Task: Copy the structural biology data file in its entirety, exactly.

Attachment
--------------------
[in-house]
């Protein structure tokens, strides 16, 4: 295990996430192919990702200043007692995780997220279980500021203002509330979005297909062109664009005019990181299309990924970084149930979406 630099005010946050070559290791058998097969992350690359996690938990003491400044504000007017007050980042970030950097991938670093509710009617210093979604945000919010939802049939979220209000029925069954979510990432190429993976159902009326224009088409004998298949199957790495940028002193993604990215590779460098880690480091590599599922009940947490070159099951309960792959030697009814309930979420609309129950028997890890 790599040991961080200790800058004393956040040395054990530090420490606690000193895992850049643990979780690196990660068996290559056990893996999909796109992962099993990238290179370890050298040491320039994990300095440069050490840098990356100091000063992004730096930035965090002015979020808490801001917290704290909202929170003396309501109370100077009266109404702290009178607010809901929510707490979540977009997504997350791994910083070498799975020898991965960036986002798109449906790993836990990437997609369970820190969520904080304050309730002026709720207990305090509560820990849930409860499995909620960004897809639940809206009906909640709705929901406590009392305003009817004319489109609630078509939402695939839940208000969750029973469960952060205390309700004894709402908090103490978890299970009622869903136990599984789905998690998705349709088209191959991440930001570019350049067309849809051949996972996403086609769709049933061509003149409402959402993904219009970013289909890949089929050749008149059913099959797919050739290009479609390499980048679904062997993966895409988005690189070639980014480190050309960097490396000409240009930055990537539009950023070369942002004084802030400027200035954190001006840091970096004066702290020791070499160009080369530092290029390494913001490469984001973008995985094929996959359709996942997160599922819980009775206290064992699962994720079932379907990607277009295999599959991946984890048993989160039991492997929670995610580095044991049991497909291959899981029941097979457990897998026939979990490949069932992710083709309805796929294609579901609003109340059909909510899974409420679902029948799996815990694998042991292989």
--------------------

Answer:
[in-house]
């Protein structure tokens, strides 16, 4: 295990996430192919990702200043007692995780997220279980500021203002509330979005297909062109664009005019990181299309990924970084149930979406 630099005010946050070559290791058998097969992350690359996690938990003491400044504000007017007050980042970030950097991938670093509710009617210093979604945000919010939802049939979220209000029925069954979510990432190429993976159902009326224009088409004998298949199957790495940028002193993604990215590779460098880690480091590599599922009940947490070159099951309960792959030697009814309930979420609309129950028997890890 790599040991961080200790800058004393956040040395054990530090420490606690000193895992850049643990979780690196990660068996290559056990893996999909796109992962099993990238290179370890050298040491320039994990300095440069050490840098990356100091000063992004730096930035965090002015979020808490801001917290704290909202929170003396309501109370100077009266109404702290009178607010809901929510707490979540977009997504997350791994910083070498799975020898991965960036986002798109449906790993836990990437997609369970820190969520904080304050309730002026709720207990305090509560820990849930409860499995909620960004897809639940809206009906909640709705929901406590009392305003009817004319489109609630078509939402695939839940208000969750029973469960952060205390309700004894709402908090103490978890299970009622869903136990599984789905998690998705349709088209191959991440930001570019350049067309849809051949996972996403086609769709049933061509003149409402959402993904219009970013289909890949089929050749008149059913099959797919050739290009479609390499980048679904062997993966895409988005690189070639980014480190050309960097490396000409240009930055990537539009950023070369942002004084802030400027200035954190001006840091970096004066702290020791070499160009080369530092290029390494913001490469984001973008995985094929996959359709996942997160599922819980009775206290064992699962994720079932379907990607277009295999599959991946984890048993989160039991492997929670995610580095044991049991497909291959899981029941097979457990897998026939979990490949069932992710083709309805796929294609579901609003109340059909909510899974409420679902029948799996815990694998042991292989």